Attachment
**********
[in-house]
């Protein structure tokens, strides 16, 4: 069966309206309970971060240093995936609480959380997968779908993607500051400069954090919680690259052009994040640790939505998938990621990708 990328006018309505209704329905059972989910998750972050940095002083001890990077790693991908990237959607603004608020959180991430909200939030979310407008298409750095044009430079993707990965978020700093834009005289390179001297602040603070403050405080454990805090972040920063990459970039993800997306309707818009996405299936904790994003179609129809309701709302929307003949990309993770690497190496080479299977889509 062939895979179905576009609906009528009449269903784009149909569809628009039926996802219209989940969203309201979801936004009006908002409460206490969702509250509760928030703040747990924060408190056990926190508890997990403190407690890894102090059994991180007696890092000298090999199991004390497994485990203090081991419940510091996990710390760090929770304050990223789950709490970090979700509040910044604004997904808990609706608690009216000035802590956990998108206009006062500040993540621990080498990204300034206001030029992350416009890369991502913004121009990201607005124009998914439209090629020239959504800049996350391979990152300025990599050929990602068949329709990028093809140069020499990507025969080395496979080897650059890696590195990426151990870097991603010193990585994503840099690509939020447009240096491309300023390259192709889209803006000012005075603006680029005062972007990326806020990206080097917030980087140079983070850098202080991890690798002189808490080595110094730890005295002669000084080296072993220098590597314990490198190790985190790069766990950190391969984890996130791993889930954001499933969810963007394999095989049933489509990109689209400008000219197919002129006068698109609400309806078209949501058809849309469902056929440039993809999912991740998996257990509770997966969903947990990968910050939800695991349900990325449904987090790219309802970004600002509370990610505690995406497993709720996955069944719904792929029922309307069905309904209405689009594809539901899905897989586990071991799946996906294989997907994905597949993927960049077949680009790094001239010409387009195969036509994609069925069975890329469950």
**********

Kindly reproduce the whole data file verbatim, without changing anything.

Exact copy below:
[in-house]
């Protein structure tokens, strides 16, 4: 069966309206309970971060240093995936609480959380997968779908993607500051400069954090919680690259052009994040640790939505998938990621990708 990328006018309505209704329905059972989910998750972050940095002083001890990077790693991908990237959607603004608020959180991430909200939030979310407008298409750095044009430079993707990965978020700093834009005289390179001297602040603070403050405080454990805090972040920063990459970039993800997306309707818009996405299936904790994003179609129809309701709302929307003949990309993770690497190496080479299977889509 062939895979179905576009609906009528009449269903784009149909569809628009039926996802219209989940969203309201979801936004009006908002409460206490969702509250509760928030703040747990924060408190056990926190508890997990403190407690890894102090059994991180007696890092000298090999199991004390497994485990203090081991419940510091996990710390760090929770304050990223789950709490970090979700509040910044604004997904808990609706608690009216000035802590956990998108206009006062500040993540621990080498990204300034206001030029992350416009890369991502913004121009990201607005124009998914439209090629020239959504800049996350391979990152300025990599050929990602068949329709990028093809140069020499990507025969080395496979080897650059890696590195990426151990870097991603010193990585994503840099690509939020447009240096491309300023390259192709889209803006000012005075603006680029005062972007990326806020990206080097917030980087140079983070850098202080991890690798002189808490080595110094730890005295002669000084080296072993220098590597314990490198190790985190790069766990950190391969984890996130791993889930954001499933969810963007394999095989049933489509990109689209400008000219197919002129006068698109609400309806078209949501058809849309469902056929440039993809999912991740998996257990509770997966969903947990990968910050939800695991349900990325449904987090790219309802970004600002509370990610505690995406497993709720996955069944719904792929029922309307069905309904209405689009594809539901899905897989586990071991799946996906294989997907994905597949993927960049077949680009790094001239010409387009195969036509994609069925069975890329469950």